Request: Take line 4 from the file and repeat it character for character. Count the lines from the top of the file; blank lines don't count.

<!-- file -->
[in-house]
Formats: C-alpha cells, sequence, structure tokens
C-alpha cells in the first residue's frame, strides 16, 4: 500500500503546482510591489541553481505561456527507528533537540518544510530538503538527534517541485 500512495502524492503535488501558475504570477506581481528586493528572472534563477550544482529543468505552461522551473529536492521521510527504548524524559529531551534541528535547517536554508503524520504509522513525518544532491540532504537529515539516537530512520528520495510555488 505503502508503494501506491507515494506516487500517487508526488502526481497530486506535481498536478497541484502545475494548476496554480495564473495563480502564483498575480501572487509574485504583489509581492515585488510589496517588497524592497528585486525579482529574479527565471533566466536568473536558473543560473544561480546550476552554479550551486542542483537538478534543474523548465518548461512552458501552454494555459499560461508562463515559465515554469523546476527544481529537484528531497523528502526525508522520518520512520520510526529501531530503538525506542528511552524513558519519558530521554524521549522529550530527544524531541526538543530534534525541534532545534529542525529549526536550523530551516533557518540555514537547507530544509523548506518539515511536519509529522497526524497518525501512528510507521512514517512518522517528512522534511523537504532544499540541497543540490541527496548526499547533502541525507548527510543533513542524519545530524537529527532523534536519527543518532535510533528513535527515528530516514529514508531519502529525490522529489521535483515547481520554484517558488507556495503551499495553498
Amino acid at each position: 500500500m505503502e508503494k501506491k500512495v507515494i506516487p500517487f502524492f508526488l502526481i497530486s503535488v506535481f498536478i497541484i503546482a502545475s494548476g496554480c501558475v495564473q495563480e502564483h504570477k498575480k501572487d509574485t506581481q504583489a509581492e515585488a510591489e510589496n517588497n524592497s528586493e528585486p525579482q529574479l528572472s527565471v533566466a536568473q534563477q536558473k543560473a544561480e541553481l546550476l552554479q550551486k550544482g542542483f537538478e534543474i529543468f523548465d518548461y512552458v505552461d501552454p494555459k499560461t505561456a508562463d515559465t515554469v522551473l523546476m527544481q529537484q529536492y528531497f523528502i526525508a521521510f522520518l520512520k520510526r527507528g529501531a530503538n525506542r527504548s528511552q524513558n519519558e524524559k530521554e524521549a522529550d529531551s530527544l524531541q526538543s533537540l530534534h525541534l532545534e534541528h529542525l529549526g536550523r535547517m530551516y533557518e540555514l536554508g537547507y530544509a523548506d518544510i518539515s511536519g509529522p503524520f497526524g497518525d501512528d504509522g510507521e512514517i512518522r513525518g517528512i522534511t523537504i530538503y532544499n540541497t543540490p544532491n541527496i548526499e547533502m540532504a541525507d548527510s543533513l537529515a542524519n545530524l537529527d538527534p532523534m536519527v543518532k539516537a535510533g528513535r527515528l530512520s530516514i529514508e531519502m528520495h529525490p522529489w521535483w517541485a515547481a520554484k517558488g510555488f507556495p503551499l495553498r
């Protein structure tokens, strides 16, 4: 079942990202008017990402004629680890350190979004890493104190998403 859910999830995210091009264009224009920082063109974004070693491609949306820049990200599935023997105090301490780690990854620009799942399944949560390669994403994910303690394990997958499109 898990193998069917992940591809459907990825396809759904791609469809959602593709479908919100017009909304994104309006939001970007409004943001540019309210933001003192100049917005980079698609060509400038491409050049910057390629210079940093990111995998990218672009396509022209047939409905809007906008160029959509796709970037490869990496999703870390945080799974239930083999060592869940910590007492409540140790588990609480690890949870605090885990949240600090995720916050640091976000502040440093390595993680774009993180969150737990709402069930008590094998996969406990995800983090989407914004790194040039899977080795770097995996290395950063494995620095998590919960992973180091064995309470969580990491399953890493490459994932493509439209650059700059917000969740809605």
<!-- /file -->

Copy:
Amino acid at each position: 500500500m505503502e508503494k501506491k500512495v507515494i506516487p500517487f502524492f508526488l502526481i497530486s503535488v506535481f498536478i497541484i503546482a502545475s494548476g496554480c501558475v495564473q495563480e502564483h504570477k498575480k501572487d509574485t506581481q504583489a509581492e515585488a510591489e510589496n517588497n524592497s528586493e528585486p525579482q529574479l528572472s527565471v533566466a536568473q534563477q536558473k543560473a544561480e541553481l546550476l552554479q550551486k550544482g542542483f537538478e534543474i529543468f523548465d518548461y512552458v505552461d501552454p494555459k499560461t505561456a508562463d515559465t515554469v522551473l523546476m527544481q529537484q529536492y528531497f523528502i526525508a521521510f522520518l520512520k520510526r527507528g529501531a530503538n525506542r527504548s528511552q524513558n519519558e524524559k530521554e524521549a522529550d529531551s530527544l524531541q526538543s533537540l530534534h525541534l532545534e534541528h529542525l529549526g536550523r535547517m530551516y533557518e540555514l536554508g537547507y530544509a523548506d518544510i518539515s511536519g509529522p503524520f497526524g497518525d501512528d504509522g510507521e512514517i512518522r513525518g517528512i522534511t523537504i530538503y532544499n540541497t543540490p544532491n541527496i548526499e547533502m540532504a541525507d548527510s543533513l537529515a542524519n545530524l537529527d538527534p532523534m536519527v543518532k539516537a535510533g528513535r527515528l530512520s530516514i529514508e531519502m528520495h529525490p522529489w521535483w517541485a515547481a520554484k517558488g510555488f507556495p503551499l495553498r